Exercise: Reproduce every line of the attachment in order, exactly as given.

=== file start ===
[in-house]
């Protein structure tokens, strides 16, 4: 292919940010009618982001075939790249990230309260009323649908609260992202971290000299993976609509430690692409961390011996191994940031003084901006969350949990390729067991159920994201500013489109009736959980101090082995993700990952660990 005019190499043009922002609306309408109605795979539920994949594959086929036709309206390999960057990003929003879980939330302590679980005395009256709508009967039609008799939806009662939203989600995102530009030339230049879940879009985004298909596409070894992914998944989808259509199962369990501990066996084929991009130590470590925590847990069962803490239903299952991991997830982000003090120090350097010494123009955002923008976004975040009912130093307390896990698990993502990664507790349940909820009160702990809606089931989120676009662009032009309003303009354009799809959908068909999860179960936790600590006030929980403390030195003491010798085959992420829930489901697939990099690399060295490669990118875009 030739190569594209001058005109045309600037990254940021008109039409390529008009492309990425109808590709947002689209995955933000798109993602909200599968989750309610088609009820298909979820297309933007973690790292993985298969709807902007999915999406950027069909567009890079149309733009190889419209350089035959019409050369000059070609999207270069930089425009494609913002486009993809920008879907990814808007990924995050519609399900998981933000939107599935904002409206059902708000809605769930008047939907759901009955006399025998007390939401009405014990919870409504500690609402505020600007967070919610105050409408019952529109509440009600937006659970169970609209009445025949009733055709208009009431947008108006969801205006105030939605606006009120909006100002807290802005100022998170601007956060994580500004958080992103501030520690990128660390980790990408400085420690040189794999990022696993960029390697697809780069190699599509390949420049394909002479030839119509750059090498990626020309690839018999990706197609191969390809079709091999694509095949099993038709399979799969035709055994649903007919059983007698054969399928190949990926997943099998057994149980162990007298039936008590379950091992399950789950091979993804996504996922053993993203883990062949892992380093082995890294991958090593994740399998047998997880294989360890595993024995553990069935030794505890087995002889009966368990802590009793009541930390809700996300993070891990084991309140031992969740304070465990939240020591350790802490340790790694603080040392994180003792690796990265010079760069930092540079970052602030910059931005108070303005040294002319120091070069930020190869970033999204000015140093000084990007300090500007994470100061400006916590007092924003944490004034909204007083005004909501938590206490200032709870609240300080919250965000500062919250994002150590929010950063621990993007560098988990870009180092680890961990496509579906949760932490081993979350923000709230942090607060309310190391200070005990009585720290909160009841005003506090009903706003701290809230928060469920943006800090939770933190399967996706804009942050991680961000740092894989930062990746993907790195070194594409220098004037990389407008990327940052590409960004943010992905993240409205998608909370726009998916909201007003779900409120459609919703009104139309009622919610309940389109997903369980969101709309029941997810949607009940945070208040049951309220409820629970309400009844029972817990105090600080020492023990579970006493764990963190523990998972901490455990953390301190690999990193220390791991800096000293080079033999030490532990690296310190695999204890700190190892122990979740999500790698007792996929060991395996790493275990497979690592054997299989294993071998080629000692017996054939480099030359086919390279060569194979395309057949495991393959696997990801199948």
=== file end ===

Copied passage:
[in-house]
């Protein structure tokens, strides 16, 4: 292919940010009618982001075939790249990230309260009323649908609260992202971290000299993976609509430690692409961390011996191994940031003084901006969350949990390729067991159920994201500013489109009736959980101090082995993700990952660990 005019190499043009922002609306309408109605795979539920994949594959086929036709309206390999960057990003929003879980939330302590679980005395009256709508009967039609008799939806009662939203989600995102530009030339230049879940879009985004298909596409070894992914998944989808259509199962369990501990066996084929991009130590470590925590847990069962803490239903299952991991997830982000003090120090350097010494123009955002923008976004975040009912130093307390896990698990993502990664507790349940909820009160702990809606089931989120676009662009032009309003303009354009799809959908068909999860179960936790600590006030929980403390030195003491010798085959992420829930489901697939990099690399060295490669990118875009 030739190569594209001058005109045309600037990254940021008109039409390529008009492309990425109808590709947002689209995955933000798109993602909200599968989750309610088609009820298909979820297309933007973690790292993985298969709807902007999915999406950027069909567009890079149309733009190889419209350089035959019409050369000059070609999207270069930089425009494609913002486009993809920008879907990814808007990924995050519609399900998981933000939107599935904002409206059902708000809605769930008047939907759901009955006399025998007390939401009405014990919870409504500690609402505020600007967070919610105050409408019952529109509440009600937006659970169970609209009445025949009733055709208009009431947008108006969801205006105030939605606006009120909006100002807290802005100022998170601007956060994580500004958080992103501030520690990128660390980790990408400085420690040189794999990022696993960029390697697809780069190699599509390949420049394909002479030839119509750059090498990626020309690839018999990706197609191969390809079709091999694509095949099993038709399979799969035709055994649903007919059983007698054969399928190949990926997943099998057994149980162990007298039936008590379950091992399950789950091979993804996504996922053993993203883990062949892992380093082995890294991958090593994740399998047998997880294989360890595993024995553990069935030794505890087995002889009966368990802590009793009541930390809700996300993070891990084991309140031992969740304070465990939240020591350790802490340790790694603080040392994180003792690796990265010079760069930092540079970052602030910059931005108070303005040294002319120091070069930020190869970033999204000015140093000084990007300090500007994470100061400006916590007092924003944490004034909204007083005004909501938590206490200032709870609240300080919250965000500062919250994002150590929010950063621990993007560098988990870009180092680890961990496509579906949760932490081993979350923000709230942090607060309310190391200070005990009585720290909160009841005003506090009903706003701290809230928060469920943006800090939770933190399967996706804009942050991680961000740092894989930062990746993907790195070194594409220098004037990389407008990327940052590409960004943010992905993240409205998608909370726009998916909201007003779900409120459609919703009104139309009622919610309940389109997903369980969101709309029941997810949607009940945070208040049951309220409820629970309400009844029972817990105090600080020492023990579970006493764990963190523990998972901490455990953390301190690999990193220390791991800096000293080079033999030490532990690296310190695999204890700190190892122990979740999500790698007792996929060991395996790493275990497979690592054997299989294993071998080629000692017996054939480099030359086919390279060569194979395309057949495991393959696997990801199948």